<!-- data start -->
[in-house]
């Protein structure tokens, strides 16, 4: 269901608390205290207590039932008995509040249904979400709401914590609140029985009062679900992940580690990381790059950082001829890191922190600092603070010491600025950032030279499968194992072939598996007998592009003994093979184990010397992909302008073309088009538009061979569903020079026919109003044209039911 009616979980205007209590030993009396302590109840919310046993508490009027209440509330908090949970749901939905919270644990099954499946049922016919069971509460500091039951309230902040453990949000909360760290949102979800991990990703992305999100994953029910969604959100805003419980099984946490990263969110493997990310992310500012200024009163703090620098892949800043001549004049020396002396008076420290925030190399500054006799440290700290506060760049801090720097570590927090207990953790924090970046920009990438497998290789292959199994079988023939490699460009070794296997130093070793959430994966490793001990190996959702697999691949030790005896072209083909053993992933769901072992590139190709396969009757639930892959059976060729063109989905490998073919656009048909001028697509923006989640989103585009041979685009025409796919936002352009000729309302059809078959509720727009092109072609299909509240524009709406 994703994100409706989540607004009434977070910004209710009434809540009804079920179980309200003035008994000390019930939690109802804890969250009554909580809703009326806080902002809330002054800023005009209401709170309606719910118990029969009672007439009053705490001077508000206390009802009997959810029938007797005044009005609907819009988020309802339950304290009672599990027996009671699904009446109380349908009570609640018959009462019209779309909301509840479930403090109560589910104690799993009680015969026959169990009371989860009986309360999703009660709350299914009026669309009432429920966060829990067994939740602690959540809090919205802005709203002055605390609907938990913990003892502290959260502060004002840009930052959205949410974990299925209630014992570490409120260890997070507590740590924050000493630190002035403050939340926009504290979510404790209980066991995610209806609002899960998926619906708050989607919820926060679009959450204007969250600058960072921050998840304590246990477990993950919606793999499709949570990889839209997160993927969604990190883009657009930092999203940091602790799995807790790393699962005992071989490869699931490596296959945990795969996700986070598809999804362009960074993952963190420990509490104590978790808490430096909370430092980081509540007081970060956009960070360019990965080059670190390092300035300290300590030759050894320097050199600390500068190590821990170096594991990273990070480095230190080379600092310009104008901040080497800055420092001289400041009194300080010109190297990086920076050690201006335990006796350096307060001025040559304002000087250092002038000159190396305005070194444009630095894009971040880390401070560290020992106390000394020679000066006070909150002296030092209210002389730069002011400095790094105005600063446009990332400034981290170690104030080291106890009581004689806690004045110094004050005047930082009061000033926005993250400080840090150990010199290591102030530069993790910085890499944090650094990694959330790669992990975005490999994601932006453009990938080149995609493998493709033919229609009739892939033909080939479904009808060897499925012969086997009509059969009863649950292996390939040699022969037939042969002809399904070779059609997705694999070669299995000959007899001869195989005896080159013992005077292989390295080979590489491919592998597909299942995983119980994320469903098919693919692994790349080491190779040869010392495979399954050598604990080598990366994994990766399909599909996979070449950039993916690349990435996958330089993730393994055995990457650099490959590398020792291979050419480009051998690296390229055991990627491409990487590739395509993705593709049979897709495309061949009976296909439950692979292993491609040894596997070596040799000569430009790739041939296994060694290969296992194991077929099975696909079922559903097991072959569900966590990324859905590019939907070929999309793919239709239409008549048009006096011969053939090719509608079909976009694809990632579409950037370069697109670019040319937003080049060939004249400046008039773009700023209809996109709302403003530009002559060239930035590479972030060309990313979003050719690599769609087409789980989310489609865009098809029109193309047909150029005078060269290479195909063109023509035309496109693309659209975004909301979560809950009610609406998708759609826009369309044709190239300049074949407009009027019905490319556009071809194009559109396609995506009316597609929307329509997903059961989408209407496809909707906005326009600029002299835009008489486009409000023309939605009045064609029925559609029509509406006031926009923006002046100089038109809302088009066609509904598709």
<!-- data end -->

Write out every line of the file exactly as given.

[in-house]
């Protein structure tokens, strides 16, 4: 269901608390205290207590039932008995509040249904979400709401914590609140029985009062679900992940580690990381790059950082001829890191922190600092603070010491600025950032030279499968194992072939598996007998592009003994093979184990010397992909302008073309088009538009061979569903020079026919109003044209039911 009616979980205007209590030993009396302590109840919310046993508490009027209440509330908090949970749901939905919270644990099954499946049922016919069971509460500091039951309230902040453990949000909360760290949102979800991990990703992305999100994953029910969604959100805003419980099984946490990263969110493997990310992310500012200024009163703090620098892949800043001549004049020396002396008076420290925030190399500054006799440290700290506060760049801090720097570590927090207990953790924090970046920009990438497998290789292959199994079988023939490699460009070794296997130093070793959430994966490793001990190996959702697999691949030790005896072209083909053993992933769901072992590139190709396969009757639930892959059976060729063109989905490998073919656009048909001028697509923006989640989103585009041979685009025409796919936002352009000729309302059809078959509720727009092109072609299909509240524009709406 994703994100409706989540607004009434977070910004209710009434809540009804079920179980309200003035008994000390019930939690109802804890969250009554909580809703009326806080902002809330002054800023005009209401709170309606719910118990029969009672007439009053705490001077508000206390009802009997959810029938007797005044009005609907819009988020309802339950304290009672599990027996009671699904009446109380349908009570609640018959009462019209779309909301509840479930403090109560589910104690799993009680015969026959169990009371989860009986309360999703009660709350299914009026669309009432429920966060829990067994939740602690959540809090919205802005709203002055605390609907938990913990003892502290959260502060004002840009930052959205949410974990299925209630014992570490409120260890997070507590740590924050000493630190002035403050939340926009504290979510404790209980066991995610209806609002899960998926619906708050989607919820926060679009959450204007969250600058960072921050998840304590246990477990993950919606793999499709949570990889839209997160993927969604990190883009657009930092999203940091602790799995807790790393699962005992071989490869699931490596296959945990795969996700986070598809999804362009960074993952963190420990509490104590978790808490430096909370430092980081509540007081970060956009960070360019990965080059670190390092300035300290300590030759050894320097050199600390500068190590821990170096594991990273990070480095230190080379600092310009104008901040080497800055420092001289400041009194300080010109190297990086920076050690201006335990006796350096307060001025040559304002000087250092002038000159190396305005070194444009630095894009971040880390401070560290020992106390000394020679000066006070909150002296030092209210002389730069002011400095790094105005600063446009990332400034981290170690104030080291106890009581004689806690004045110094004050005047930082009061000033926005993250400080840090150990010199290591102030530069993790910085890499944090650094990694959330790669992990975005490999994601932006453009990938080149995609493998493709033919229609009739892939033909080939479904009808060897499925012969086997009509059969009863649950292996390939040699022969037939042969002809399904070779059609997705694999070669299995000959007899001869195989005896080159013992005077292989390295080979590489491919592998597909299942995983119980994320469903098919693919692994790349080491190779040869010392495979399954050598604990080598990366994994990766399909599909996979070449950039993916690349990435996958330089993730393994055995990457650099490959590398020792291979050419480009051998690296390229055991990627491409990487590739395509993705593709049979897709495309061949009976296909439950692979292993491609040894596997070596040799000569430009790739041939296994060694290969296992194991077929099975696909079922559903097991072959569900966590990324859905590019939907070929999309793919239709239409008549048009006096011969053939090719509608079909976009694809990632579409950037370069697109670019040319937003080049060939004249400046008039773009700023209809996109709302403003530009002559060239930035590479972030060309990313979003050719690599769609087409789980989310489609865009098809029109193309047909150029005078060269290479195909063109023509035309496109693309659209975004909301979560809950009610609406998708759609826009369309044709190239300049074949407009009027019905490319556009071809194009559109396609995506009316597609929307329509997903059961989408209407496809909707906005326009600029002299835009008489486009409000023309939605009045064609029925559609029509509406006031926009923006002046100089038109809302088009066609509904598709």